Maps show Highway 59 construction stages; detours for spring-summer 2024 season; including downtown

This computer enhanced graphic shows the south downtown intersection, including the roundabout at Pelican Drug and Bell Bank. Note the rapids and pedestrian bridge have been included in the image.

By Louis Hoglund

This computer enhanced image shows the north downtown intersection, including the roundabout.

About this time next year, the intersection of 108 and 59, on the south end of the Pelican Rapids business district, will likely resemble a war zone.

The first phase of the estimated $23 million highway reconstruction will begin at that location. The much-discussed roundabout will begin to take shape, along with a whole new Pelican downtown cityscape. 

The second phase will be on the downtown’s north end, where another roundabout will form. The one-block business district will be about a two-month project, with an array of detours intended to keep Pelican in business—despite the disruptions. The goal is to maintain access to businesses, and traffic to residential properties, at all times. It may only be one lane, or by a detour route—but access is the objective. 

The project was outlined at a joint MnDOt and city open house May 11 at the Pelican school fine arts auditorium.

“It’s a complex project, but the end result will really be nice for Pelican Rapids,” said MnDOT project engineer Tom Pace to a crowd of about 75 at the presentation. 

The 2024 phases will start with downtown, and continue in three stages on 59—including a reconfiguration of the awkward County 9-Highway 59 intersection on the north end of town. 

The 2025 phase will be Highway 108, east and west. 

Above, this series of maps show the staging for the 2024 reconstruction of Highway 59 through Pelican Rapids, starting with the downtown business area. Detours are shown during all three stages of the 2024 work.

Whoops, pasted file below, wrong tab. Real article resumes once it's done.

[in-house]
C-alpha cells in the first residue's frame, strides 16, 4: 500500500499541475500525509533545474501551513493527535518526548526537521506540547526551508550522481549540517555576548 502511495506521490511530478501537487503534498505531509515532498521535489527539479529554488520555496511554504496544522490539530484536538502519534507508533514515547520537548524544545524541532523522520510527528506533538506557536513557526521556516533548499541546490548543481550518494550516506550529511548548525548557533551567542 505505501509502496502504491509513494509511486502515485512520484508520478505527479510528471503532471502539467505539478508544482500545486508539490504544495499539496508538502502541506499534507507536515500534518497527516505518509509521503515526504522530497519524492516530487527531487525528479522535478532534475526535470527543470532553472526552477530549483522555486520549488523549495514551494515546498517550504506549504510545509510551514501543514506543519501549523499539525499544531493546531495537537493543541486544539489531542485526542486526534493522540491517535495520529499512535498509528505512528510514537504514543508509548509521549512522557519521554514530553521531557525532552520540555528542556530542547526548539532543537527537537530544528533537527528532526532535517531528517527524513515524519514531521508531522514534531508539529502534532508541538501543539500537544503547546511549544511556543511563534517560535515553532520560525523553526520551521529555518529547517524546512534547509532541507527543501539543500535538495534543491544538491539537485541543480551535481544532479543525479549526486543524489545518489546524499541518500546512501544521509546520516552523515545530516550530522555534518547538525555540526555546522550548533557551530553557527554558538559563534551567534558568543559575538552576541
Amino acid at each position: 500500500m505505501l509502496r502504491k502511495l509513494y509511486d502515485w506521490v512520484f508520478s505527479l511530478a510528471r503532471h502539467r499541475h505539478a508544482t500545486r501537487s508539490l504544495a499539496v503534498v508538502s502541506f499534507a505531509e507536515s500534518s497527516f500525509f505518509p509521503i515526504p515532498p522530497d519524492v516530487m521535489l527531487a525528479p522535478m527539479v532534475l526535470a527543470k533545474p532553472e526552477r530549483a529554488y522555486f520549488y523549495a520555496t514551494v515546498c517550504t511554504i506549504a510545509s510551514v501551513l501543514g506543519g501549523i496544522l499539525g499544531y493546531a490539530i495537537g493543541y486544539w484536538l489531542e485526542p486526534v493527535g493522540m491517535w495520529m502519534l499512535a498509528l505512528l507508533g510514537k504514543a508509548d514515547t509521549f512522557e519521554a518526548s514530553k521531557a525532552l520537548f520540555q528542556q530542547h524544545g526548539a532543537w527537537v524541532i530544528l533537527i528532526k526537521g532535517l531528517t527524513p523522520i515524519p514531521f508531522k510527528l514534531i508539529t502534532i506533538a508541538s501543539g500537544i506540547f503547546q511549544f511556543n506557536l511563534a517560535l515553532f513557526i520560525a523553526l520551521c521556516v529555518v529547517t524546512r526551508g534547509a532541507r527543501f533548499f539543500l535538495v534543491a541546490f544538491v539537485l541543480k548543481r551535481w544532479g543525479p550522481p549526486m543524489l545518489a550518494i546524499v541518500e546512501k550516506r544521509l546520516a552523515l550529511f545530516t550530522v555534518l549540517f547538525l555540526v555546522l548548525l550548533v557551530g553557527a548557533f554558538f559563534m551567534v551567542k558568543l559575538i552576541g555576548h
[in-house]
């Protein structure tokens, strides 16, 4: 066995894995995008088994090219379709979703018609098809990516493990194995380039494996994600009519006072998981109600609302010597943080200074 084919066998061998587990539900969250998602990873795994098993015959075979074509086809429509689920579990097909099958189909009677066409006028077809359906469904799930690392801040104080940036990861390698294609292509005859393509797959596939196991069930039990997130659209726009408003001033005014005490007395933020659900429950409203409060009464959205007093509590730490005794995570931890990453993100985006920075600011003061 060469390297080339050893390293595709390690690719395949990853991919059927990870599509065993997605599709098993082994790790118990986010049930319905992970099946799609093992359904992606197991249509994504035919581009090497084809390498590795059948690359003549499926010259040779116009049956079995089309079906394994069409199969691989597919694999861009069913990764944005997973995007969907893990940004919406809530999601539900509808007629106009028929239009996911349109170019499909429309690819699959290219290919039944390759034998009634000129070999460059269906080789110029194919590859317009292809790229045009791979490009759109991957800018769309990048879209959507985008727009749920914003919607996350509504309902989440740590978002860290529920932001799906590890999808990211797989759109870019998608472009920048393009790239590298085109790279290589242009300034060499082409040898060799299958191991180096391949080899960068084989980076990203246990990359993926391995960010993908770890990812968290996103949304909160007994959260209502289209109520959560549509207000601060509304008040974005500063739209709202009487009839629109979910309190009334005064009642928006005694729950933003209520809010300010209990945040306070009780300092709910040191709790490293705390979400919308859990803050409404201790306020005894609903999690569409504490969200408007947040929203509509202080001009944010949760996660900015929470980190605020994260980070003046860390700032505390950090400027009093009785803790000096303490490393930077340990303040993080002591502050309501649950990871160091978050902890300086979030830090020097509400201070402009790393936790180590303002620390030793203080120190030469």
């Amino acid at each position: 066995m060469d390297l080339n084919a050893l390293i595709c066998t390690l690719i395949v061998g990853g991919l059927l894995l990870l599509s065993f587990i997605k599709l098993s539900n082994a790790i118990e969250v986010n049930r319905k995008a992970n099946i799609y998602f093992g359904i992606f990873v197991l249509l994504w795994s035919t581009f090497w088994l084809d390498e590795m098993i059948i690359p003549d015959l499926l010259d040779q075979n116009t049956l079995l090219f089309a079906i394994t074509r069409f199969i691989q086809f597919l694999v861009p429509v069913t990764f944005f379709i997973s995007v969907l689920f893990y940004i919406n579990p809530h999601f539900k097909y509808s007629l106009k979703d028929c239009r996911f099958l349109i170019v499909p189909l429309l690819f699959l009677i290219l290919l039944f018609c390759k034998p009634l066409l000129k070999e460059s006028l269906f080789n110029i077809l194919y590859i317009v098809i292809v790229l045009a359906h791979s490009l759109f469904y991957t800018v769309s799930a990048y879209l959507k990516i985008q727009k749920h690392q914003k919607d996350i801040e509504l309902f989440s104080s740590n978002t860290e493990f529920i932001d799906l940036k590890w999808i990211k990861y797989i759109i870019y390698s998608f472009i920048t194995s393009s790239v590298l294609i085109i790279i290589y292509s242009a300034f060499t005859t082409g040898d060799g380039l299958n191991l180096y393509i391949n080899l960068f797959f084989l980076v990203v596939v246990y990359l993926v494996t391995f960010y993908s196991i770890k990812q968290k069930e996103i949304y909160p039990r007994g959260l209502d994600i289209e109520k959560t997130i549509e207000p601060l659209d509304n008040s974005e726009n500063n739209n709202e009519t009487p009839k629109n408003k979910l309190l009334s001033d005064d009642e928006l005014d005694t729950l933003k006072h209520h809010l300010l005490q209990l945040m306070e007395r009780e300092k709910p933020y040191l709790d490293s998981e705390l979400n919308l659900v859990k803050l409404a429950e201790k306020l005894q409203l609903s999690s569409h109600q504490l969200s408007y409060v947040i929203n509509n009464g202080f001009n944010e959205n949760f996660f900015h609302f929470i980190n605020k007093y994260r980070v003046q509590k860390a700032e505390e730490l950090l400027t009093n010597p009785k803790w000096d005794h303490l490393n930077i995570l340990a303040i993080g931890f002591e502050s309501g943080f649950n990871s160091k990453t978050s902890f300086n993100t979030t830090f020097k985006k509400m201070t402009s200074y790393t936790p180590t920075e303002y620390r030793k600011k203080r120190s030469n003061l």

This computer enhanced image shows the north downtown intersection, including the roundabout.

Following are a few of the topics touched on at the May 11 hearing: 

  • MnDOT has fashioned detours for every phase of the project. The “regional detours” are aimed at over- the-road truck and heavy equipment traffic, routing them in wide orbits around Pelican. Local detours will route traffic down side streets. 
  • One of the most heavily traveled detours during the course of the 2024 phase of the project is likely to be Great Northern Road, which is unsurfaced, running past the Farmers Elevator. A special surface sealer coating will be applied to firm up the road for more frequent travel, said Pace. 
  • Downtown will have two 12-foot driving lanes, with a four-foot median separating the parking lanes from the sidewalk.
  • New street lights will include fixtures to hang flower planters. Bike racks, waste baskets, and benches are also incorporated into the downtown plan. 
  • Parking has been one of the biggest concerns for downtown Pelican merchants. But when the design work was completed, only six parking spaces were eliminated along Highway 59 in the downtown area. 
  • During question-answer, Kathleen Hoover expressed concern about the loss of diagonal parking on the north side of the “Legacy building,” which is the large retail, residential rental building on the northeast side of downtown. 
  • Snow removal concerns were raised several times, including removal at the roundabouts. Four MnDOT plows will be assigned to HWY 59 108, said MnDOT’s Pace. Snow will be deposited in the buffer zone, and it will be the city’s responsibility to remove it. 
  • Trees have been a source of disagreement, especially among downtown business operators. Some want no trees, because of fall leaf removal, possible visibility issues for downtown signage, and as snow removal obstacles. Others want more trees. 
  • As the plan stands, there are eight trees on each side of the downtown business district. The species selected are smaller and narrower, with an autumn color mix of yellows and reds. 
  • Trees will also be planted along the 59 and 108 alignments stretching all directions of the central downtown area. These will be larger species with broader profiles. Tree planting will be paid for by MnDOT, but the city will assume responsibility for the trees after they are established. 
  • About 154 easements will be negotiated with private landowners. All but six are temporary easements, enabling workers to work on private property during construction. However, there are six permanent easements. A notable example is a small parcel that will need to be permanently acquired from Bell Bank, to complete the roundabout at that intersection. The  roundabout will also require Bell to relocate the bank sign on the northwest corner of the building. 
  • MnDOT is expected to advertise the highway reconstruction for bids in the fall of 2023.